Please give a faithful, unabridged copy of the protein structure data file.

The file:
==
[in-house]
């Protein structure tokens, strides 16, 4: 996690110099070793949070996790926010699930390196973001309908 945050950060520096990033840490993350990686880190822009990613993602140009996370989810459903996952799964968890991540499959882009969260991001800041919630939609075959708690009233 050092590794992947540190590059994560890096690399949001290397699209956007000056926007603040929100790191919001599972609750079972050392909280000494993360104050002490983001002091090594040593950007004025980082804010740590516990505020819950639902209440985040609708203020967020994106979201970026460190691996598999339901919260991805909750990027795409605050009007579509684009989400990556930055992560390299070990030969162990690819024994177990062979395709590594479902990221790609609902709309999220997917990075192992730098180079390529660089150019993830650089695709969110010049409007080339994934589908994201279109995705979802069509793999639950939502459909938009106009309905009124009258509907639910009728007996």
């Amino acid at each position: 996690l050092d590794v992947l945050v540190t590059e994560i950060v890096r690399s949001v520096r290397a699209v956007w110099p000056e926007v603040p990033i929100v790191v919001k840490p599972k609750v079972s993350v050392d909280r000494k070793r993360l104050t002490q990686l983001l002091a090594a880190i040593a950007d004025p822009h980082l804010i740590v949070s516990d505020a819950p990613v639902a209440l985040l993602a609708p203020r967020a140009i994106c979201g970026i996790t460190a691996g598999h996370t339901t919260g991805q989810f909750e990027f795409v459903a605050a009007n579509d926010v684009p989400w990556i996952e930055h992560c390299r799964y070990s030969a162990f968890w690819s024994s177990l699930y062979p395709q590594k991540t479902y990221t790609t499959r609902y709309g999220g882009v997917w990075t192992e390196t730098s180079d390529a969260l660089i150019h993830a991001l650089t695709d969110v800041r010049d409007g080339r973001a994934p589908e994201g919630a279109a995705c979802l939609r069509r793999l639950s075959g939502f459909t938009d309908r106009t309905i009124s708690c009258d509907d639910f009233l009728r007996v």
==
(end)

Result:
[in-house]
């Protein structure tokens, strides 16, 4: 996690110099070793949070996790926010699930390196973001309908 945050950060520096990033840490993350990686880190822009990613993602140009996370989810459903996952799964968890991540499959882009969260991001800041919630939609075959708690009233 050092590794992947540190590059994560890096690399949001290397699209956007000056926007603040929100790191919001599972609750079972050392909280000494993360104050002490983001002091090594040593950007004025980082804010740590516990505020819950639902209440985040609708203020967020994106979201970026460190691996598999339901919260991805909750990027795409605050009007579509684009989400990556930055992560390299070990030969162990690819024994177990062979395709590594479902990221790609609902709309999220997917990075192992730098180079390529660089150019993830650089695709969110010049409007080339994934589908994201279109995705979802069509793999639950939502459909938009106009309905009124009258509907639910009728007996």
């Amino acid at each position: 996690l050092d590794v992947l945050v540190t590059e994560i950060v890096r690399s949001v520096r290397a699209v956007w110099p000056e926007v603040p990033i929100v790191v919001k840490p599972k609750v079972s993350v050392d909280r000494k070793r993360l104050t002490q990686l983001l002091a090594a880190i040593a950007d004025p822009h980082l804010i740590v949070s516990d505020a819950p990613v639902a209440l985040l993602a609708p203020r967020a140009i994106c979201g970026i996790t460190a691996g598999h996370t339901t919260g991805q989810f909750e990027f795409v459903a605050a009007n579509d926010v684009p989400w990556i996952e930055h992560c390299r799964y070990s030969a162990f968890w690819s024994s177990l699930y062979p395709q590594k991540t479902y990221t790609t499959r609902y709309g999220g882009v997917w990075t192992e390196t730098s180079d390529a969260l660089i150019h993830a991001l650089t695709d969110v800041r010049d409007g080339r973001a994934p589908e994201g919630a279109a995705c979802l939609r069509r793999l639950s075959g939502f459909t938009d309908r106009t309905i009124s708690c009258d509907d639910f009233l009728r007996v």